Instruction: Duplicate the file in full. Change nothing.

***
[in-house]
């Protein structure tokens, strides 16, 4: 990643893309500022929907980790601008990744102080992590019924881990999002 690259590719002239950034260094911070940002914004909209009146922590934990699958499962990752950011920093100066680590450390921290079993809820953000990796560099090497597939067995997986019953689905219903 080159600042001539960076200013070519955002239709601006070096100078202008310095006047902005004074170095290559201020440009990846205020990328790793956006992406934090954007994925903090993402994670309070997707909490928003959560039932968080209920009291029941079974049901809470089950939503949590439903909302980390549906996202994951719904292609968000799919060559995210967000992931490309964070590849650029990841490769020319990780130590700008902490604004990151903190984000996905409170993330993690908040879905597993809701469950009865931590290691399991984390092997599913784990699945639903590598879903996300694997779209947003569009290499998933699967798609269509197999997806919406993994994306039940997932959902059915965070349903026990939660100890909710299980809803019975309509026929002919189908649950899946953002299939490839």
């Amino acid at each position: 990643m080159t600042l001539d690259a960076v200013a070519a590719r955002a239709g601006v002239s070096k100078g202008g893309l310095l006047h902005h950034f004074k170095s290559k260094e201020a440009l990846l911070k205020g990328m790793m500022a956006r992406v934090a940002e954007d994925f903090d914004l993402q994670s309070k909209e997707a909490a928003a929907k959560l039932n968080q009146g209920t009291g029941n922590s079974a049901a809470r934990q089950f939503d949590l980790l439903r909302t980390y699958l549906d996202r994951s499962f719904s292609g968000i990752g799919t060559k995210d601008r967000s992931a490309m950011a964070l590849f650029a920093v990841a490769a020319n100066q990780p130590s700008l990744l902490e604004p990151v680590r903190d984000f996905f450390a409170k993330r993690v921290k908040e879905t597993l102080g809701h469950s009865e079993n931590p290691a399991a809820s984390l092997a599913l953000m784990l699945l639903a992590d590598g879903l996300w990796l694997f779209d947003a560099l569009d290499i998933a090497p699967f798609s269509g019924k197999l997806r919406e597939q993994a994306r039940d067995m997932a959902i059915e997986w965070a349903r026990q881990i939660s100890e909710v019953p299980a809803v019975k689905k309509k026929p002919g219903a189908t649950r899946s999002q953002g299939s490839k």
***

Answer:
[in-house]
């Protein structure tokens, strides 16, 4: 990643893309500022929907980790601008990744102080992590019924881990999002 690259590719002239950034260094911070940002914004909209009146922590934990699958499962990752950011920093100066680590450390921290079993809820953000990796560099090497597939067995997986019953689905219903 080159600042001539960076200013070519955002239709601006070096100078202008310095006047902005004074170095290559201020440009990846205020990328790793956006992406934090954007994925903090993402994670309070997707909490928003959560039932968080209920009291029941079974049901809470089950939503949590439903909302980390549906996202994951719904292609968000799919060559995210967000992931490309964070590849650029990841490769020319990780130590700008902490604004990151903190984000996905409170993330993690908040879905597993809701469950009865931590290691399991984390092997599913784990699945639903590598879903996300694997779209947003569009290499998933699967798609269509197999997806919406993994994306039940997932959902059915965070349903026990939660100890909710299980809803019975309509026929002919189908649950899946953002299939490839």
């Amino acid at each position: 990643m080159t600042l001539d690259a960076v200013a070519a590719r955002a239709g601006v002239s070096k100078g202008g893309l310095l006047h902005h950034f004074k170095s290559k260094e201020a440009l990846l911070k205020g990328m790793m500022a956006r992406v934090a940002e954007d994925f903090d914004l993402q994670s309070k909209e997707a909490a928003a929907k959560l039932n968080q009146g209920t009291g029941n922590s079974a049901a809470r934990q089950f939503d949590l980790l439903r909302t980390y699958l549906d996202r994951s499962f719904s292609g968000i990752g799919t060559k995210d601008r967000s992931a490309m950011a964070l590849f650029a920093v990841a490769a020319n100066q990780p130590s700008l990744l902490e604004p990151v680590r903190d984000f996905f450390a409170k993330r993690v921290k908040e879905t597993l102080g809701h469950s009865e079993n931590p290691a399991a809820s984390l092997a599913l953000m784990l699945l639903a992590d590598g879903l996300w990796l694997f779209d947003a560099l569009d290499i998933a090497p699967f798609s269509g019924k197999l997806r919406e597939q993994a994306r039940d067995m997932a959902i059915e997986w965070a349903r026990q881990i939660s100890e909710v019953p299980a809803v019975k689905k309509k026929p002919g219903a189908t649950r899946s999002q953002g299939s490839k």